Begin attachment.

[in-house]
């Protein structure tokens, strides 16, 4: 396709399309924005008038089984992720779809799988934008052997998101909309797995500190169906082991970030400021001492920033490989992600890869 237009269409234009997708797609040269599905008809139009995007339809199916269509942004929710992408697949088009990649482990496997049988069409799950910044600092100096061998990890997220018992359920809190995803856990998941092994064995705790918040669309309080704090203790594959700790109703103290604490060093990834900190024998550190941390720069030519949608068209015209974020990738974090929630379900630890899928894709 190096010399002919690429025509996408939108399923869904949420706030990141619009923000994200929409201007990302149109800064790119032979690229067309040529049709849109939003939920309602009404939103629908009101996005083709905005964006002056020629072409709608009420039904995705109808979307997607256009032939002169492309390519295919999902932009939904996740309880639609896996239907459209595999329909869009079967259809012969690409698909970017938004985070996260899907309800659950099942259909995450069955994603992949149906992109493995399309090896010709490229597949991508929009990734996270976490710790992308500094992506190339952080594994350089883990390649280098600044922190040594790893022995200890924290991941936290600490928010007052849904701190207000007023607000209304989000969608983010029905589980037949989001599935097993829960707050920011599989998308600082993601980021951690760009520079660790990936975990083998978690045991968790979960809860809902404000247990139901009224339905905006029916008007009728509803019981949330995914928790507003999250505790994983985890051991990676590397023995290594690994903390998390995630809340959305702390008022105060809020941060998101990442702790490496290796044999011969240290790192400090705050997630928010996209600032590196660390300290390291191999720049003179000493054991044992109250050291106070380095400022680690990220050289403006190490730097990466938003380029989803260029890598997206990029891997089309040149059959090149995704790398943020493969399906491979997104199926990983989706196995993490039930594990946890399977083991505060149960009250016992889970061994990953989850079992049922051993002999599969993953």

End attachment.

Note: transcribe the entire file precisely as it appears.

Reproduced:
[in-house]
């Protein structure tokens, strides 16, 4: 396709399309924005008038089984992720779809799988934008052997998101909309797995500190169906082991970030400021001492920033490989992600890869 237009269409234009997708797609040269599905008809139009995007339809199916269509942004929710992408697949088009990649482990496997049988069409799950910044600092100096061998990890997220018992359920809190995803856990998941092994064995705790918040669309309080704090203790594959700790109703103290604490060093990834900190024998550190941390720069030519949608068209015209974020990738974090929630379900630890899928894709 190096010399002919690429025509996408939108399923869904949420706030990141619009923000994200929409201007990302149109800064790119032979690229067309040529049709849109939003939920309602009404939103629908009101996005083709905005964006002056020629072409709608009420039904995705109808979307997607256009032939002169492309390519295919999902932009939904996740309880639609896996239907459209595999329909869009079967259809012969690409698909970017938004985070996260899907309800659950099942259909995450069955994603992949149906992109493995399309090896010709490229597949991508929009990734996270976490710790992308500094992506190339952080594994350089883990390649280098600044922190040594790893022995200890924290991941936290600490928010007052849904701190207000007023607000209304989000969608983010029905589980037949989001599935097993829960707050920011599989998308600082993601980021951690760009520079660790990936975990083998978690045991968790979960809860809902404000247990139901009224339905905006029916008007009728509803019981949330995914928790507003999250505790994983985890051991990676590397023995290594690994903390998390995630809340959305702390008022105060809020941060998101990442702790490496290796044999011969240290790192400090705050997630928010996209600032590196660390300290390291191999720049003179000493054991044992109250050291106070380095400022680690990220050289403006190490730097990466938003380029989803260029890598997206990029891997089309040149059959090149995704790398943020493969399906491979997104199926990983989706196995993490039930594990946890399977083991505060149960009250016992889970061994990953989850079992049922051993002999599969993953």